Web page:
Objective: Results of randomized clinical trials of assertive community treatment for seriously mentally ill patients published between 1990 and 1994 are reviewed to synthesize the state of knowledge about this research and to clarify continuing research directions.
Methods: Randomized trials of interventions that used treatment principles and practices consistent with the Program for Assertive Community Treatment model or close adaptations whose results were published since 1990 were identified by literature searches using MEDLINE and PsychLit and by contact with investigators of ongoing trials.
Results: Controlled clinical trials have been conducted with a wide range of severely mentally ill populations, including patients in Great Britain, patients with recent-onset schizophrenia, veterans, dually diagnosed clients, and homeless persons. Methodological improvements in some studies include increased attention to monitoring the experimental and comparison interventions, as well as larger sample sizes and longer duration of the clinical trials than in earlier efficacy trials. Strong positive effects of assertive community treatment on hospital days and on patient and family satisfaction were found. Gains in functional outcomes, such as employment, may require interventions specifically targeted to these outcomes.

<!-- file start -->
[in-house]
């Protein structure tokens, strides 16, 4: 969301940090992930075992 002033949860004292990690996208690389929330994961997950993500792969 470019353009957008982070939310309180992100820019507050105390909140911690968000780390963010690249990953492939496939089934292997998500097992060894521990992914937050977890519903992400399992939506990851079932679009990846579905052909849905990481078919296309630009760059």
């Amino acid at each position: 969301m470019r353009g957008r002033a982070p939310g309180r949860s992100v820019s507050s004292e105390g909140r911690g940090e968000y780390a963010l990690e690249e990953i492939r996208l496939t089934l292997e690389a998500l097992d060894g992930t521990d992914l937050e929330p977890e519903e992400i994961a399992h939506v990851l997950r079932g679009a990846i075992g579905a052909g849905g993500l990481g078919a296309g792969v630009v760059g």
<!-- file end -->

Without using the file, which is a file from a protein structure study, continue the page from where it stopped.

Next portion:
Conclusions: Questions about the role of assertive community treatment as time-limited treatment, as an adjunct to other services and treatment, or as a comprehensive and continuous service system for adults with severe mental illness require further research. The growing research base should provide valuable information on costs, outcomes, and indications for assertive community treatment that can be evaluated by policy-makers.